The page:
On the road, whether on city streets or the interstate, there are many potential hazards to be cautious of at all times. During our monthly safety meeting, we talked about one specific threat: animals.
Whether it’s wildlife or a domesticated animal on the loose, animals can be a problem no matter what kind of road you’re on or what type of vehicle you’re driving. Here are just a few annual estimates to paint the picture of the seriousness of this problem:
- 260,000 crashes per year
- $4 billion damages
- 150 human deaths
- 12,000 injuries
Reduce the risk of hitting an animal
Like any other potential danger on the road, you can take steps to avoid hitting animals, therefore reducing injury to the animal, yourself, other motorists, and property.
Pay attention to surroundings-animals often come from nearby wooded areas. Scan the road, side of the road, etc., to be aware of animals that might be wandering near the road.
Reduce speed-when driving along wooded or areas where there are likely to be animals, reduce your speed.
Warn other motorists-if you see animals along the road, even if they don’t seem to be entering the roadway, tap your brakes and your horn to warn other motorists of the threat.
Be aware-if you see one animal, it’s likely that others are nearby. This can be especially true of wild animals such as deer.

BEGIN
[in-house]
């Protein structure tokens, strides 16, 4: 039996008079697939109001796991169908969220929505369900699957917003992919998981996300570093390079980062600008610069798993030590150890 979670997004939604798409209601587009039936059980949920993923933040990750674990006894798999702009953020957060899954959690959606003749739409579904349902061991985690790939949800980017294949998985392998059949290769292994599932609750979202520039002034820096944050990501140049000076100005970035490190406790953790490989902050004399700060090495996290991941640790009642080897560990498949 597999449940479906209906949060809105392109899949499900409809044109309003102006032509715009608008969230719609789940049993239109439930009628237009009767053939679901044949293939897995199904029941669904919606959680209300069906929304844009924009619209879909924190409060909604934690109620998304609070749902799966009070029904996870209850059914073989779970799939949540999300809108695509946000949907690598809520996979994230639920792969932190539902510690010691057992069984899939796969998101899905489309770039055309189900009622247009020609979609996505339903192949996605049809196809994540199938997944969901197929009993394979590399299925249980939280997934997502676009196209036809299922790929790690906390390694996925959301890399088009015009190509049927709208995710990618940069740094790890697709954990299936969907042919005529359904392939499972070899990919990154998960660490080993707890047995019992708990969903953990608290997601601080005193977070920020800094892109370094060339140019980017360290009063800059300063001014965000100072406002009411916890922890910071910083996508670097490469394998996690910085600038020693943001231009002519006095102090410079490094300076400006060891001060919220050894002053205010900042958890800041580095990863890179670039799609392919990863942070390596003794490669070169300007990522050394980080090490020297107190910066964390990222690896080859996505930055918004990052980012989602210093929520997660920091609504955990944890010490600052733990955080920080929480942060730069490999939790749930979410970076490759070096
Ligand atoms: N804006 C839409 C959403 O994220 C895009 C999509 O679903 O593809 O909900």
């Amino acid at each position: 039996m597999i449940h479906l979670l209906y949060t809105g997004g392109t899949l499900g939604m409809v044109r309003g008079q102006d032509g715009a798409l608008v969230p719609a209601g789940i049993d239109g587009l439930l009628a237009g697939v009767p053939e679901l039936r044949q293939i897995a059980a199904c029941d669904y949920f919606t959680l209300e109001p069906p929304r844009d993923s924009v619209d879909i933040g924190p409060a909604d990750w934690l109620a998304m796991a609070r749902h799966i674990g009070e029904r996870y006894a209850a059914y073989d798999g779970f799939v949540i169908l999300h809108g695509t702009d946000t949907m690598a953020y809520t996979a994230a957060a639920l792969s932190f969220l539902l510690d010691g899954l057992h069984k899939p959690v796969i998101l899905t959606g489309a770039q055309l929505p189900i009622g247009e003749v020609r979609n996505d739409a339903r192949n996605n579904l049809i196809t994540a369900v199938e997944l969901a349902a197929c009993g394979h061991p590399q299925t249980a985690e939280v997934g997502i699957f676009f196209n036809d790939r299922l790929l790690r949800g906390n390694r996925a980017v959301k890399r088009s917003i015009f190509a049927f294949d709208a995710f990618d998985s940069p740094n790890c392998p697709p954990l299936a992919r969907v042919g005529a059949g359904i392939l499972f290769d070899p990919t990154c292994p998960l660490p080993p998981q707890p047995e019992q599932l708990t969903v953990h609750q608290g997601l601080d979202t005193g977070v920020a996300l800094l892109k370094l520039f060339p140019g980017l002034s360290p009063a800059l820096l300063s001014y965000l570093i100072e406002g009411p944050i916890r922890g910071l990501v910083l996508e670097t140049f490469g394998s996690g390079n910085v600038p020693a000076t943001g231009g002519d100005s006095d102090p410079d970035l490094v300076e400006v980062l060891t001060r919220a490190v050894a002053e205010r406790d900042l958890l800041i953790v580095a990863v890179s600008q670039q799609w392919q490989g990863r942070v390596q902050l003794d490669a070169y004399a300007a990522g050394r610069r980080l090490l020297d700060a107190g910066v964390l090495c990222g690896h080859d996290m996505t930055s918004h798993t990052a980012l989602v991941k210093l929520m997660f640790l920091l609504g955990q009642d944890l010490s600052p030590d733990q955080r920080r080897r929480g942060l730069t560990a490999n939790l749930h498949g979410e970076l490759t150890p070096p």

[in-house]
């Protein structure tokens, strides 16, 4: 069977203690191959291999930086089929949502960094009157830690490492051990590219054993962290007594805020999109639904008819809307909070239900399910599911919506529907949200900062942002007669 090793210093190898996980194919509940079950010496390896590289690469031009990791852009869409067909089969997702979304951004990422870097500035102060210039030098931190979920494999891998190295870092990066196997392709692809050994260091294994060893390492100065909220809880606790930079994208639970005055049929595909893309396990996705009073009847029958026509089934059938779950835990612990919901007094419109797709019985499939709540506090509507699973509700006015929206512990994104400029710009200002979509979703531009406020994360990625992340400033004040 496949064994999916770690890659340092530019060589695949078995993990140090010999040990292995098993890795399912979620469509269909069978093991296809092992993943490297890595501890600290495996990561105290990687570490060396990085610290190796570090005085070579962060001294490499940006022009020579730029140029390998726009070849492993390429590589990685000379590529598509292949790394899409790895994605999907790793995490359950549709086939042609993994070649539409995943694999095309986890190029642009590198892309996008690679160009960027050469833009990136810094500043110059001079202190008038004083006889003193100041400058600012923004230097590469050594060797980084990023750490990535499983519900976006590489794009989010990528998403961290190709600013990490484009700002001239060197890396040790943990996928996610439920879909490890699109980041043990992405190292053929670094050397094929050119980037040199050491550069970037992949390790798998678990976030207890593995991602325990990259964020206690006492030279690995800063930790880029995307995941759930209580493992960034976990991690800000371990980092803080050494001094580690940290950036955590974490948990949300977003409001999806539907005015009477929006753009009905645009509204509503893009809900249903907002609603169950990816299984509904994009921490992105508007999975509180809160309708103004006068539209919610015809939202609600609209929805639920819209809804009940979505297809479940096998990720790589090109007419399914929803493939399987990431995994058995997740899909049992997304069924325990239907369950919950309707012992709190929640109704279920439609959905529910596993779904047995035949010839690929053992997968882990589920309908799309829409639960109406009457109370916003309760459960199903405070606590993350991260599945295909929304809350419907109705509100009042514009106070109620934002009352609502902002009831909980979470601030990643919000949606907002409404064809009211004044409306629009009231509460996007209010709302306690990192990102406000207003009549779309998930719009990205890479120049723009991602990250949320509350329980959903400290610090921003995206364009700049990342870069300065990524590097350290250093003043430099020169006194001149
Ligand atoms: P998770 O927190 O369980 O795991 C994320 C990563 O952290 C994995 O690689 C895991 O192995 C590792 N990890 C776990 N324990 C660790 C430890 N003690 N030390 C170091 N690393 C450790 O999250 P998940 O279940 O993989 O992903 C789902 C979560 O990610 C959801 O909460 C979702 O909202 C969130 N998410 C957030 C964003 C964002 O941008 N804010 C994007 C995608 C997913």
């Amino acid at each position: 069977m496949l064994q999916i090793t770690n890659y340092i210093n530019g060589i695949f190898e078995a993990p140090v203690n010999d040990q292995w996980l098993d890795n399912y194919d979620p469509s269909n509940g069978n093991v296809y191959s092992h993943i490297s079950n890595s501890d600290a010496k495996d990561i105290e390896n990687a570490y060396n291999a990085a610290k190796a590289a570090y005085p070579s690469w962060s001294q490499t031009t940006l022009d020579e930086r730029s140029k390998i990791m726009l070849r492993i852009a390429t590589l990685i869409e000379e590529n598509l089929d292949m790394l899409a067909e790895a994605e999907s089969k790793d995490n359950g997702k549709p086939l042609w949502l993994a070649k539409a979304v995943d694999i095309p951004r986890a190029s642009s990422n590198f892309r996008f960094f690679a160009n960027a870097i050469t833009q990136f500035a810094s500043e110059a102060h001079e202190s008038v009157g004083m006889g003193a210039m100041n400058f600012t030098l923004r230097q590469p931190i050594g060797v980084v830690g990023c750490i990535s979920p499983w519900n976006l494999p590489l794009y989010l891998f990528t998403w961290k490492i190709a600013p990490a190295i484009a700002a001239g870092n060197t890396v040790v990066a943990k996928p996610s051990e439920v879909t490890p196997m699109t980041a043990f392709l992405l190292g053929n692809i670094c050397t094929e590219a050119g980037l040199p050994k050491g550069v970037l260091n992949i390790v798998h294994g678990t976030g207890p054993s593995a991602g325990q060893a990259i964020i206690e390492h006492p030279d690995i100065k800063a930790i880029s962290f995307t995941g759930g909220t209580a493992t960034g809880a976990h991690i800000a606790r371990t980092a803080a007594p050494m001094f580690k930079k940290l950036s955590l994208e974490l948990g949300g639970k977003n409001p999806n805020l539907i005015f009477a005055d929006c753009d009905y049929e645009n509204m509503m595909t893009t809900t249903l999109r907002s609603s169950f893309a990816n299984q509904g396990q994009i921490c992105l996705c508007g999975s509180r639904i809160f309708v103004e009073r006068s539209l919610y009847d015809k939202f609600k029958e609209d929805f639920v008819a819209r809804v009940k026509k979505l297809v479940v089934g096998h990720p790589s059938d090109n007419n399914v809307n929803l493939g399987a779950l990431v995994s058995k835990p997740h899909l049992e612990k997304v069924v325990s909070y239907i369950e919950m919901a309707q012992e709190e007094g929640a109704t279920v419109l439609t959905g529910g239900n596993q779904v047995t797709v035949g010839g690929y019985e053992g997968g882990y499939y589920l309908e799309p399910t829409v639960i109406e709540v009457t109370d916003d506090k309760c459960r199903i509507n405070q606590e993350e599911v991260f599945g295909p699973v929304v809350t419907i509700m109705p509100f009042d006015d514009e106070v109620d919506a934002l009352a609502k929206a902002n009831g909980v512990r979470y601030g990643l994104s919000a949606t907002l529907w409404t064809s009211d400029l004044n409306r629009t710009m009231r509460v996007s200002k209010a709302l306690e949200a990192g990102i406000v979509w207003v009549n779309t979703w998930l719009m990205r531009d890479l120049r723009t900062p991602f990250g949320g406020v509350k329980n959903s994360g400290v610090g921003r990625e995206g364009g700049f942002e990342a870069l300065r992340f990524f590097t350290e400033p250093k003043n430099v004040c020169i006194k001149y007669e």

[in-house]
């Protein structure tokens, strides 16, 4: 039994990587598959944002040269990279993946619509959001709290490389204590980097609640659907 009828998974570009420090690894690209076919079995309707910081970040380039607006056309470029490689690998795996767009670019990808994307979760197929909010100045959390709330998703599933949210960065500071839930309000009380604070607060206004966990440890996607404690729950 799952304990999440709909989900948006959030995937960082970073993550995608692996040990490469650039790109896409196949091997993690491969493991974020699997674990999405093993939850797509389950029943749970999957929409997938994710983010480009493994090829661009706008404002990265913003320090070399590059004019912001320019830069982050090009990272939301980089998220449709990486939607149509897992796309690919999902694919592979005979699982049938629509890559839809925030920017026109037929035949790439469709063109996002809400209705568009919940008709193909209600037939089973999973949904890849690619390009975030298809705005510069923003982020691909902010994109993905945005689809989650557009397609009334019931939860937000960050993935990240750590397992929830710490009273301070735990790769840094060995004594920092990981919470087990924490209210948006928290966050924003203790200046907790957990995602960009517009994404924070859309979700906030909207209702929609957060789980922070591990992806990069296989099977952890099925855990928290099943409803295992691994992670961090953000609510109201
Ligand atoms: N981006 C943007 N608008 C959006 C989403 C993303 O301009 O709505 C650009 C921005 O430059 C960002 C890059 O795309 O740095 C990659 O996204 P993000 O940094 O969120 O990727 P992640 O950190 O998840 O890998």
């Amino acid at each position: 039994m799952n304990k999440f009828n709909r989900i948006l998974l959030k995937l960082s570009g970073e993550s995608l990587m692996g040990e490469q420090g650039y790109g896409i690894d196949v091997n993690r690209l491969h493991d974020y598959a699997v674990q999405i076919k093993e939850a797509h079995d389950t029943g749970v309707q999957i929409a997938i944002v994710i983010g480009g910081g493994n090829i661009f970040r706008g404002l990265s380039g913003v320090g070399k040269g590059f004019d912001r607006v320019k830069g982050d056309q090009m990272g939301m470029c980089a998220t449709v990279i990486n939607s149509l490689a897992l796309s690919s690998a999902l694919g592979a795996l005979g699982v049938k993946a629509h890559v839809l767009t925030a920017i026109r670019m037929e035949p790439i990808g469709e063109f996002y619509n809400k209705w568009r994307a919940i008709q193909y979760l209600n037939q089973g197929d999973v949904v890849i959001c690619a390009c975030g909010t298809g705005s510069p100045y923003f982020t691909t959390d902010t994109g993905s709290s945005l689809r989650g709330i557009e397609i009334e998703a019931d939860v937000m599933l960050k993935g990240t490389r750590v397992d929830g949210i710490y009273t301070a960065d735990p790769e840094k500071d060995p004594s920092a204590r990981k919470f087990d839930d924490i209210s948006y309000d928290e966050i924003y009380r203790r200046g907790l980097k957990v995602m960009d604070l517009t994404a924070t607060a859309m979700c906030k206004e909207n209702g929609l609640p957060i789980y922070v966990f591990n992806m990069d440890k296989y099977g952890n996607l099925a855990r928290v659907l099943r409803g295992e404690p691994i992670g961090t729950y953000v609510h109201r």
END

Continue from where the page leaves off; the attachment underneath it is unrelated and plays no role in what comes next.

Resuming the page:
Use high beams-use your high beams whenever possible. This will help you spot potential problems sooner.
Minimize distractions-this is true all the time but reduce distractions while you’re driving so you can spot potential hazards more quickly.
When you can’t avoid animal contact
Sometimes, you can’t avoid animals coming into your path. When that happens, here is what we recommend:
- Don’t swerve, as this can cause you to lose control of the vehicle and/or hit other vehicles.
- Brake to slow your trajectory, and if you hit the animal, it will lessen the impact.
- Aim for the back of the animal if hitting it is unavoidable.
- Grip the steering wheel tightly to maintain control
- Remain calm and in control of the vehicle.
Do you know when mating season or the end of hibernation season is for local wildlife? That means they are more likely to be near the roads and traveling through their territory. We encourage you to keep animals and all other potential hazards in mind as you travel the roads!